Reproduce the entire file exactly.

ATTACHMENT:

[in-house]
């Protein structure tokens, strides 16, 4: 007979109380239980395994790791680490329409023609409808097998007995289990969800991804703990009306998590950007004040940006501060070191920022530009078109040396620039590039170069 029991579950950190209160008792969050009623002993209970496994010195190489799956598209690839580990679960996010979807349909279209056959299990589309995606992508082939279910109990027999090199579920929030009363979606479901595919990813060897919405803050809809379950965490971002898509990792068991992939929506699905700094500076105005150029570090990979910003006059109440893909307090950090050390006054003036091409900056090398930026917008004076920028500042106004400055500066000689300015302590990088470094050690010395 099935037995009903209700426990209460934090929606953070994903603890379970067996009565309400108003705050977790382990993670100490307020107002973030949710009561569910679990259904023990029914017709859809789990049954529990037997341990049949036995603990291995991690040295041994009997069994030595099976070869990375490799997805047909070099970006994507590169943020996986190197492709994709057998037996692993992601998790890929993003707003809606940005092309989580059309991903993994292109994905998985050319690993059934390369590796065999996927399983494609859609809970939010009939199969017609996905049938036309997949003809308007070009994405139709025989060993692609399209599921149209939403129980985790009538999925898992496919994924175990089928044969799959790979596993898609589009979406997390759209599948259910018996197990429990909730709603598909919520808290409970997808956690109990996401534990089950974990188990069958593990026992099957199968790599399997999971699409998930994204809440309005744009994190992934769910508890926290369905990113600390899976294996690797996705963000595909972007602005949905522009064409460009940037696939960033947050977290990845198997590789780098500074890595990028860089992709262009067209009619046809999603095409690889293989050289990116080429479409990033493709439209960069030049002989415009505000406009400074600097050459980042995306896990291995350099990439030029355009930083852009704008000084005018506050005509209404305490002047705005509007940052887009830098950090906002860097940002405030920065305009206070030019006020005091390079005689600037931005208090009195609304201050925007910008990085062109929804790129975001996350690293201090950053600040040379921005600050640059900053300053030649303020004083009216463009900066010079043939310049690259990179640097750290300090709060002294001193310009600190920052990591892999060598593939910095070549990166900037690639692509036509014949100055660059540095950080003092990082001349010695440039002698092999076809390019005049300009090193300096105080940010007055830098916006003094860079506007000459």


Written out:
[in-house]
């Protein structure tokens, strides 16, 4: 007979109380239980395994790791680490329409023609409808097998007995289990969800991804703990009306998590950007004040940006501060070191920022530009078109040396620039590039170069 029991579950950190209160008792969050009623002993209970496994010195190489799956598209690839580990679960996010979807349909279209056959299990589309995606992508082939279910109990027999090199579920929030009363979606479901595919990813060897919405803050809809379950965490971002898509990792068991992939929506699905700094500076105005150029570090990979910003006059109440893909307090950090050390006054003036091409900056090398930026917008004076920028500042106004400055500066000689300015302590990088470094050690010395 099935037995009903209700426990209460934090929606953070994903603890379970067996009565309400108003705050977790382990993670100490307020107002973030949710009561569910679990259904023990029914017709859809789990049954529990037997341990049949036995603990291995991690040295041994009997069994030595099976070869990375490799997805047909070099970006994507590169943020996986190197492709994709057998037996692993992601998790890929993003707003809606940005092309989580059309991903993994292109994905998985050319690993059934390369590796065999996927399983494609859609809970939010009939199969017609996905049938036309997949003809308007070009994405139709025989060993692609399209599921149209939403129980985790009538999925898992496919994924175990089928044969799959790979596993898609589009979406997390759209599948259910018996197990429990909730709603598909919520808290409970997808956690109990996401534990089950974990188990069958593990026992099957199968790599399997999971699409998930994204809440309005744009994190992934769910508890926290369905990113600390899976294996690797996705963000595909972007602005949905522009064409460009940037696939960033947050977290990845198997590789780098500074890595990028860089992709262009067209009619046809999603095409690889293989050289990116080429479409990033493709439209960069030049002989415009505000406009400074600097050459980042995306896990291995350099990439030029355009930083852009704008000084005018506050005509209404305490002047705005509007940052887009830098950090906002860097940002405030920065305009206070030019006020005091390079005689600037931005208090009195609304201050925007910008990085062109929804790129975001996350690293201090950053600040040379921005600050640059900053300053030649303020004083009216463009900066010079043939310049690259990179640097750290300090709060002294001193310009600190920052990591892999060598593939910095070549990166900037690639692509036509014949100055660059540095950080003092990082001349010695440039002698092999076809390019005049300009090193300096105080940010007055830098916006003094860079506007000459």